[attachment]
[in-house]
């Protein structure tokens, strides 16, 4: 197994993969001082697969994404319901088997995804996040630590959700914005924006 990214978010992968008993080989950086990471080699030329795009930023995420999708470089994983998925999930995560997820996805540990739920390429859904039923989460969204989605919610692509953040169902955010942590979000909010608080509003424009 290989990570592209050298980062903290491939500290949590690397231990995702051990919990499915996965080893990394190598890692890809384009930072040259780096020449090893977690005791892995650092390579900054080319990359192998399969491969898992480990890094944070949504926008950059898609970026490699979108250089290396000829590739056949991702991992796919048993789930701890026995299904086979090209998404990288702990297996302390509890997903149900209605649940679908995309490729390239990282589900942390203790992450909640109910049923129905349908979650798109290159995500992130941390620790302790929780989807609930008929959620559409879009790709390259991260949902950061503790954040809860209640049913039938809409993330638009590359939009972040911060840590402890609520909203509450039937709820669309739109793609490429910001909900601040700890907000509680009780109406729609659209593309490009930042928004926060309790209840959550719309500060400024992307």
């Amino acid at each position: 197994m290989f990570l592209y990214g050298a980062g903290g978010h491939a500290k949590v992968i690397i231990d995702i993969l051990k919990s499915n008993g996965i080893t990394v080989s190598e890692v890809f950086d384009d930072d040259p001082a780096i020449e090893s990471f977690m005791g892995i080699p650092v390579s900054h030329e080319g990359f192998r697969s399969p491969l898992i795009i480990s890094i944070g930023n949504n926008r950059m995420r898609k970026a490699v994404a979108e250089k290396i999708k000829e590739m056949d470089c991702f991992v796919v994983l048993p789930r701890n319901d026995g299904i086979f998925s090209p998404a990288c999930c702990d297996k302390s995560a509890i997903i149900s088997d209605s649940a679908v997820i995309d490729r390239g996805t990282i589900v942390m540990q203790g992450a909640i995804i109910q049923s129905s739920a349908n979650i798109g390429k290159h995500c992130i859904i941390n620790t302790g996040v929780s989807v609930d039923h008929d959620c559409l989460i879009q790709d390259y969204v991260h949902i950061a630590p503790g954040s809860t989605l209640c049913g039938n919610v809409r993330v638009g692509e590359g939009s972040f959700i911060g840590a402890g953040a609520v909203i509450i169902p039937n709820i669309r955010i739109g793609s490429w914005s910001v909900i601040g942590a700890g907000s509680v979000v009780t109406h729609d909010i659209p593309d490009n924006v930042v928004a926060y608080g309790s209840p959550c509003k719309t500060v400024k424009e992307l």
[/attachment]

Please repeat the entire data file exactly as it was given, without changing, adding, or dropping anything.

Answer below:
[in-house]
């Protein structure tokens, strides 16, 4: 197994993969001082697969994404319901088997995804996040630590959700914005924006 990214978010992968008993080989950086990471080699030329795009930023995420999708470089994983998925999930995560997820996805540990739920390429859904039923989460969204989605919610692509953040169902955010942590979000909010608080509003424009 290989990570592209050298980062903290491939500290949590690397231990995702051990919990499915996965080893990394190598890692890809384009930072040259780096020449090893977690005791892995650092390579900054080319990359192998399969491969898992480990890094944070949504926008950059898609970026490699979108250089290396000829590739056949991702991992796919048993789930701890026995299904086979090209998404990288702990297996302390509890997903149900209605649940679908995309490729390239990282589900942390203790992450909640109910049923129905349908979650798109290159995500992130941390620790302790929780989807609930008929959620559409879009790709390259991260949902950061503790954040809860209640049913039938809409993330638009590359939009972040911060840590402890609520909203509450039937709820669309739109793609490429910001909900601040700890907000509680009780109406729609659209593309490009930042928004926060309790209840959550719309500060400024992307």
């Amino acid at each position: 197994m290989f990570l592209y990214g050298a980062g903290g978010h491939a500290k949590v992968i690397i231990d995702i993969l051990k919990s499915n008993g996965i080893t990394v080989s190598e890692v890809f950086d384009d930072d040259p001082a780096i020449e090893s990471f977690m005791g892995i080699p650092v390579s900054h030329e080319g990359f192998r697969s399969p491969l898992i795009i480990s890094i944070g930023n949504n926008r950059m995420r898609k970026a490699v994404a979108e250089k290396i999708k000829e590739m056949d470089c991702f991992v796919v994983l048993p789930r701890n319901d026995g299904i086979f998925s090209p998404a990288c999930c702990d297996k302390s995560a509890i997903i149900s088997d209605s649940a679908v997820i995309d490729r390239g996805t990282i589900v942390m540990q203790g992450a909640i995804i109910q049923s129905s739920a349908n979650i798109g390429k290159h995500c992130i859904i941390n620790t302790g996040v929780s989807v609930d039923h008929d959620c559409l989460i879009q790709d390259y969204v991260h949902i950061a630590p503790g954040s809860t989605l209640c049913g039938n919610v809409r993330v638009g692509e590359g939009s972040f959700i911060g840590a402890g953040a609520v909203i509450i169902p039937n709820i669309r955010i739109g793609s490429w914005s910001v909900i601040g942590a700890g907000s509680v979000v009780t109406h729609d909010i659209p593309d490009n924006v930042v928004a926060y608080g309790s209840p959550c509003k719309t500060v400024k424009e992307l």